10. Actual sharing arrangement hammered out for Rio Grande • 9 years debate, experiment, negotiation (29-38) • Signed in 1938 • Based on a creative combination of: • Observing historical use patterns • Mathematical formula for predicting historical use • Formula explained how historical use varied in wet v. dry years. • Formula was applied to share water for the future in wet and dry conditions.

  11. Rio Grande Compact Water Sharing Formula • CO deliveries to NM • NM deliveries to TX

  12. Historical Flows into Iraq: Tigris-Euphrates, BCM/yr (1933-2009) • Euphrates = 27.7 – 9.7 * year_after_1992 • Tigris = 21.3 – 6.25 * year_after_1997

  13. Negotiations: haves, lacks, wants: e.g., RG Compact • CO: little carryover storage, wanted dry year flows. Formula reflects that. Low deliveries by CO to NM-TX when supplies are low. • NM: some carryover storage, didn’t need all dry year flows, wanted a growing % of wet year flows. Formula shows that growing %. • TX: 4 years carryover storage. TX gives NM a high % of dry-year flows as to trade for high % flood flows into storage.

  14. Principles to Frame Transboundary Water Sharing Agreements • Equitable and reasonable use • Obligation to avoid significant harm • Cooperation • Information exchange • Notification • Consultation • Peaceful dispute settlement • Rahaman, Finland, 2009, IJWRD, Ganges

  15. Transboundary Water Sharing Procedures • Equal shares of natural supplies (1/3 for ea for 3 states) • Proportional Sharing • Based on land • Based on population • Based on contribution to supply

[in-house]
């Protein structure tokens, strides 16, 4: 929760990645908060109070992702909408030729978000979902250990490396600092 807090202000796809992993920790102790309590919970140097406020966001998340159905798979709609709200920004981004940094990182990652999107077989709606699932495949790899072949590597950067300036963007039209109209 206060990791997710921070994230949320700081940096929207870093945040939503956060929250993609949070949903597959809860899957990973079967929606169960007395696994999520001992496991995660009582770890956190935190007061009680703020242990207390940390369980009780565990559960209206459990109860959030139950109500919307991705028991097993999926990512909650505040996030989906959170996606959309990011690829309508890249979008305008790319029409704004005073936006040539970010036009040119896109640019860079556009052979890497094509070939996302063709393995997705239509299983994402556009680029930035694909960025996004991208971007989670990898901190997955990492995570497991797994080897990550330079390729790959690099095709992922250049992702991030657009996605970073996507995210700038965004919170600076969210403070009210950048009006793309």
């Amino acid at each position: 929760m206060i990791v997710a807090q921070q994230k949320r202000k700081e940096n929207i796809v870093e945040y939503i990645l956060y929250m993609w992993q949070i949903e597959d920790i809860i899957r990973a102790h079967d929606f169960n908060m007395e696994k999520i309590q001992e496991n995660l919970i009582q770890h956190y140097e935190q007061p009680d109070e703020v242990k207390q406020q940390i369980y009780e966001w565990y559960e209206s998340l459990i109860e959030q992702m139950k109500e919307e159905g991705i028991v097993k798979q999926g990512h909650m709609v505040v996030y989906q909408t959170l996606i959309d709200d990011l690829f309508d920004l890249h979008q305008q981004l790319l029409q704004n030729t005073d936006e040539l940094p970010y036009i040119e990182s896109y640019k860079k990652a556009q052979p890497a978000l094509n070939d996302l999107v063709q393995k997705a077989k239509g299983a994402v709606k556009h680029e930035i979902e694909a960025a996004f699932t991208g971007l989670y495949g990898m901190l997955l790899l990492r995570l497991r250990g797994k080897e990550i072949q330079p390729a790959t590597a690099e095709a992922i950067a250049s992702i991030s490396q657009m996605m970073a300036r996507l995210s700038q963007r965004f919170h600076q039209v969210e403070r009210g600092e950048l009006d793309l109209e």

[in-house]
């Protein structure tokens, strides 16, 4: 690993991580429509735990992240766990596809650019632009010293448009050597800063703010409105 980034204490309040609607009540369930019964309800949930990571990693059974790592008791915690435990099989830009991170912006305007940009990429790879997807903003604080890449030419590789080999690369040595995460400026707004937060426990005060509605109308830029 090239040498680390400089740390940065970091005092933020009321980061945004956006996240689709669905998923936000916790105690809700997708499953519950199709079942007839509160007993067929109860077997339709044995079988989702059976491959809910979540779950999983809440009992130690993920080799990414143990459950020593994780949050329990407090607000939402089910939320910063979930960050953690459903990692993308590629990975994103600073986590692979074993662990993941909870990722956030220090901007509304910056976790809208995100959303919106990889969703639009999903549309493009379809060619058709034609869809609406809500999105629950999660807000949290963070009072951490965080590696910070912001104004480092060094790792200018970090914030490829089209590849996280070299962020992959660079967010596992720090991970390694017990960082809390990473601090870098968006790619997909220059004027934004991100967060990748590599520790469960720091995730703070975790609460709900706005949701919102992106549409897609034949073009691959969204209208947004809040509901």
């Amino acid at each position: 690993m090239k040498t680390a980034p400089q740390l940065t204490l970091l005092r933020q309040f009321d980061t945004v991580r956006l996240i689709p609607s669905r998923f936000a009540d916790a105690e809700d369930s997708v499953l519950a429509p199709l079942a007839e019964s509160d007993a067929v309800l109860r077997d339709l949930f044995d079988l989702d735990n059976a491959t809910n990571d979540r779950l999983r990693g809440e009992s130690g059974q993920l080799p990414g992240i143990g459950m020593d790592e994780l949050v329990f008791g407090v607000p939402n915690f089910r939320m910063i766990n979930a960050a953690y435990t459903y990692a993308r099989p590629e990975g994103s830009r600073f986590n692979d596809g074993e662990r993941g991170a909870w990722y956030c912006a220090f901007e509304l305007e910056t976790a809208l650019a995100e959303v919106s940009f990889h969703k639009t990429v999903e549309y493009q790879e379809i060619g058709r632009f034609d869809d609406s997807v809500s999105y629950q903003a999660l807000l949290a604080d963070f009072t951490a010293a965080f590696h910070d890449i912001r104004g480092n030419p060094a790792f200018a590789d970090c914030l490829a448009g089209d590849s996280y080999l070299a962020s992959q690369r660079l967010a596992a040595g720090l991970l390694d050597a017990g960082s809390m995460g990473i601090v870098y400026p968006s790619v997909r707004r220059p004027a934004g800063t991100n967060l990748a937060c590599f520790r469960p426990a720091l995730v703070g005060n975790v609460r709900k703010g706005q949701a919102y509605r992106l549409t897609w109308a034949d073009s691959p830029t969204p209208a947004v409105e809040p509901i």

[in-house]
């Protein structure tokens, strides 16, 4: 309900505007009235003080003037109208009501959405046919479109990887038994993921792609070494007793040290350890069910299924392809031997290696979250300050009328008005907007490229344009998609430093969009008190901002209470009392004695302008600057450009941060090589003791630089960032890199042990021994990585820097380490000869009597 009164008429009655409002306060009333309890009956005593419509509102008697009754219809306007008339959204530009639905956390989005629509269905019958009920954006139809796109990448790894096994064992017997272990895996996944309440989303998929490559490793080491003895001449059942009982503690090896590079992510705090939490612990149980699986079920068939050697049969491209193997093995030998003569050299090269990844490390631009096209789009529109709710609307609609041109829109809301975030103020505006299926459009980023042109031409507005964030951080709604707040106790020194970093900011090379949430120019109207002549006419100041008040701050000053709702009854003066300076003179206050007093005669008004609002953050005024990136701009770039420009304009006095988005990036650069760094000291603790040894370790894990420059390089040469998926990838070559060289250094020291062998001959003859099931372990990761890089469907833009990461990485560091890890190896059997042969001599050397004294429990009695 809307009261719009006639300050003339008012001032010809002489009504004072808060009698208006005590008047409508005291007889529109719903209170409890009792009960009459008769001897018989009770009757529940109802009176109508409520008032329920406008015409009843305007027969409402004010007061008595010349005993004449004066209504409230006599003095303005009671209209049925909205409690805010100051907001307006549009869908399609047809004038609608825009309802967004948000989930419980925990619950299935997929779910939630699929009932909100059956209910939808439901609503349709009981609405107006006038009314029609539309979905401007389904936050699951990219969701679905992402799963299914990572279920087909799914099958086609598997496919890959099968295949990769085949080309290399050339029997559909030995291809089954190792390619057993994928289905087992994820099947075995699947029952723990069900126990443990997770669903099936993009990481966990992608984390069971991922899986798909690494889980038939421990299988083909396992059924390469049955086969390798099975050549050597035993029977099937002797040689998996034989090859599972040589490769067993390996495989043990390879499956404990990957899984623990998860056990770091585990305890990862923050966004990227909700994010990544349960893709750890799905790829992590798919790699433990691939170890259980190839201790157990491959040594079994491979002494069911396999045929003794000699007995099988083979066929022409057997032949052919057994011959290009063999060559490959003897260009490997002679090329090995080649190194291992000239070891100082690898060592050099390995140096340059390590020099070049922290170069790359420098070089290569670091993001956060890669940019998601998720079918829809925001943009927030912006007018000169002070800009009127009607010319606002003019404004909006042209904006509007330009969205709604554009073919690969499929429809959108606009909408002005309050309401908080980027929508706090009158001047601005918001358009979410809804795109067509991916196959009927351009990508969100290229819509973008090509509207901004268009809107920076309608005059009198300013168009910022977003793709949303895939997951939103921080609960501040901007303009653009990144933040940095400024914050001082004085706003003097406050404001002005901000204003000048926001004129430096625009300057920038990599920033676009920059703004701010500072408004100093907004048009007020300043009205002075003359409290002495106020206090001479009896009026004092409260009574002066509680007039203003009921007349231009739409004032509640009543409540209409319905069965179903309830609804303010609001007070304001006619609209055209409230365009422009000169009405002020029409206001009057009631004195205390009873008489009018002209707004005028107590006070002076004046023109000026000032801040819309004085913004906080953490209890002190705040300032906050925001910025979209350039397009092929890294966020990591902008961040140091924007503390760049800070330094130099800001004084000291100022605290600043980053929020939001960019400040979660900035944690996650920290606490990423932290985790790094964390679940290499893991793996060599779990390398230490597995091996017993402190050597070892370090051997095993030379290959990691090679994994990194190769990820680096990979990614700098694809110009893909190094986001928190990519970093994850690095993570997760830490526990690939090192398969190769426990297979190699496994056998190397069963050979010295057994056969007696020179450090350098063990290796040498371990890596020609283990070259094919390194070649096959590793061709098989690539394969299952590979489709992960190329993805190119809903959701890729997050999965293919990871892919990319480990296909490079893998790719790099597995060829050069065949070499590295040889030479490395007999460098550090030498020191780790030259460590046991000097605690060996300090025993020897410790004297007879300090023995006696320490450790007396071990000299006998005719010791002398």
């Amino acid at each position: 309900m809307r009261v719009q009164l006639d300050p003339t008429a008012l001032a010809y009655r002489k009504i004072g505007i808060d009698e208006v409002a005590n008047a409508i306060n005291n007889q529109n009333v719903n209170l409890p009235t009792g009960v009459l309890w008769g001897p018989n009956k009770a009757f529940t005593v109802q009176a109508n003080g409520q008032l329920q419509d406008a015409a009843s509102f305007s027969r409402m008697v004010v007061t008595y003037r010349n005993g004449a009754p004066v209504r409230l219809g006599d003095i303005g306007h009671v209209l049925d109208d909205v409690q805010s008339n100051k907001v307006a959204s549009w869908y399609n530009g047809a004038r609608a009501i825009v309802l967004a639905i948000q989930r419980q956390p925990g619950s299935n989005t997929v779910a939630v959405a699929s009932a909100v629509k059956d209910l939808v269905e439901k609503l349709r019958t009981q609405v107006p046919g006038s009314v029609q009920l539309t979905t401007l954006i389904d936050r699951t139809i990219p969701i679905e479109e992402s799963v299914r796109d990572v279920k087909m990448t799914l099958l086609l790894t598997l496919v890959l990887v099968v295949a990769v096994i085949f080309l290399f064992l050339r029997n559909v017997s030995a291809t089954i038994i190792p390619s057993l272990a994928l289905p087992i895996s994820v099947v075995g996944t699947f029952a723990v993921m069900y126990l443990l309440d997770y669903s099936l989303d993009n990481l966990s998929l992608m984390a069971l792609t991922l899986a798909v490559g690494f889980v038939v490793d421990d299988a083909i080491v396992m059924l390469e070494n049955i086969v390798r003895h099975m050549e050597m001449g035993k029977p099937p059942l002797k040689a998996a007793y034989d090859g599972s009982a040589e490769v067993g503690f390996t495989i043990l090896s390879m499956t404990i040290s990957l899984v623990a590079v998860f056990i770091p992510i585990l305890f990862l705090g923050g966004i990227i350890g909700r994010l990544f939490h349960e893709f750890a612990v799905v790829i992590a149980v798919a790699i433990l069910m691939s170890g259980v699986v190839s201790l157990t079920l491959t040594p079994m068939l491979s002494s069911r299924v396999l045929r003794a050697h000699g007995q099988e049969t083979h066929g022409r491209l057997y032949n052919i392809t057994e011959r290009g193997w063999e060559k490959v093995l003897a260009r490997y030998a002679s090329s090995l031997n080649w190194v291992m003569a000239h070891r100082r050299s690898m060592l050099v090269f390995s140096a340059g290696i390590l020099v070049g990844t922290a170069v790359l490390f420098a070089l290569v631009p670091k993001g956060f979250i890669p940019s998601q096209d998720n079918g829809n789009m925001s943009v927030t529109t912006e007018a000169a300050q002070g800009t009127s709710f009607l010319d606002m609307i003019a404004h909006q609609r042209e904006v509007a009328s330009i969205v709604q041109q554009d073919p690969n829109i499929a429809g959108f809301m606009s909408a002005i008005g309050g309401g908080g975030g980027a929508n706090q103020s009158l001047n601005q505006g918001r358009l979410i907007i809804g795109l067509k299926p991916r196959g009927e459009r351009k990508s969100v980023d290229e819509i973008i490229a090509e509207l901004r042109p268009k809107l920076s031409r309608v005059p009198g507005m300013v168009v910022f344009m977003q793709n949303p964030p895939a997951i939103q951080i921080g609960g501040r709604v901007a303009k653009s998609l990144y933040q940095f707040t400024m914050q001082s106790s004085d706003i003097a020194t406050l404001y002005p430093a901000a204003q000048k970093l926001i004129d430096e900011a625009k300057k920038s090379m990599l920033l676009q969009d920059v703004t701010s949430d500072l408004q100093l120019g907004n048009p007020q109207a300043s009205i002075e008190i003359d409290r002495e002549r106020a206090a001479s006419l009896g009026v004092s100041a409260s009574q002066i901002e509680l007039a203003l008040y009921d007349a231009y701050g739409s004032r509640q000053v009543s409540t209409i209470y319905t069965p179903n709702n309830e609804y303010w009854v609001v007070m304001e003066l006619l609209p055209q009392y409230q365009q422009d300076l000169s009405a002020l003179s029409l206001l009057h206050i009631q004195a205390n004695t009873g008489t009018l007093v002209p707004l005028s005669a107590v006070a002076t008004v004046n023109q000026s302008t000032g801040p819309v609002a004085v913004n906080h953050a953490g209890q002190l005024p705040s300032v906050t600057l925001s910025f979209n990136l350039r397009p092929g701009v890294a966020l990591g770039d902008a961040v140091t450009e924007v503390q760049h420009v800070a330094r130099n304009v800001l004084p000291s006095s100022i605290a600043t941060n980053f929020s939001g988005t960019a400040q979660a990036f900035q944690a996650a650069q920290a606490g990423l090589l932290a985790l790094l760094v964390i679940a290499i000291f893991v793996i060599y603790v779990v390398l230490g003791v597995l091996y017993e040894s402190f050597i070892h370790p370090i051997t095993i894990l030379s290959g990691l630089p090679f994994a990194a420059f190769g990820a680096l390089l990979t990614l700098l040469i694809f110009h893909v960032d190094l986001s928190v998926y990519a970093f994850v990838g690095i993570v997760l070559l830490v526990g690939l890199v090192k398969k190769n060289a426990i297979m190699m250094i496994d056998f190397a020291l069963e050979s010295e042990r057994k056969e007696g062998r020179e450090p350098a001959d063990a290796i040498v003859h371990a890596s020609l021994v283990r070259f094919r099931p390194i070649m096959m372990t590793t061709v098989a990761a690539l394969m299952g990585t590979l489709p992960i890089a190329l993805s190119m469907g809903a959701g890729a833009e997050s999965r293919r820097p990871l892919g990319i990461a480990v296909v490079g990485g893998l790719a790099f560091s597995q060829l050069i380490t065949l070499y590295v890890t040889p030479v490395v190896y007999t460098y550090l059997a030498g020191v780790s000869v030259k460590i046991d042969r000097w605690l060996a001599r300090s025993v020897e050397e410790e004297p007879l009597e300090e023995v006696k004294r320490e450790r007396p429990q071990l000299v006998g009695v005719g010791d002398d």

16. Transboundary Water Sharing ProceduresHistorical Use • Each community delivers a known quantity of water to its downstream border. • How much? Could be fixed (US-MX in upper RG Basin) or formula based (3 states) because historical use varies • Past years • Past seasons • Past crops • Due to past variable natural inflows • Due to water users leaving basin

  17. Other Sharing Procedures • Based on each country’s need. How to measure? • Based on each country’s productivity of water. In USA, California would get most of the water • Based on each country’s subsistence need (e.g. drinking) • Based on historical use that would have occurred had the country been democratic. E.g, Ethiopia, Nile • Based on what each country can get and keep from others.

  18. Advantages of Transboundary Water Sharing Agreement • Each state develops water independently, needing only to meets downstream obligations…new lands, new reservoirs, growing populations,… • Reduces uncertainty • Future population • Future industry, environmental needs • Each state finds own institutions to develop water to meet growing demands, needs only to meet downstream deliveries. E.g, gw pumped into river: CO - NM. • Each state sets up its own water rights system, thanks to supply certainty.

  19. Role of Hydro-economic Basin Analysis to Inform Water Sharing Proposals • Historical outcomesby country, use, location, and period under actual water sharing agreements • Inflows: headwater supplies • Hydrologic: streamflows, reservoir levels • Agricultural: Irrigated land, farm income, yields, prodn, food self sufficiency • Urban: population, per capita use, price, supply reliability • Environmental: key ecological assets • Economic: Total economic benefits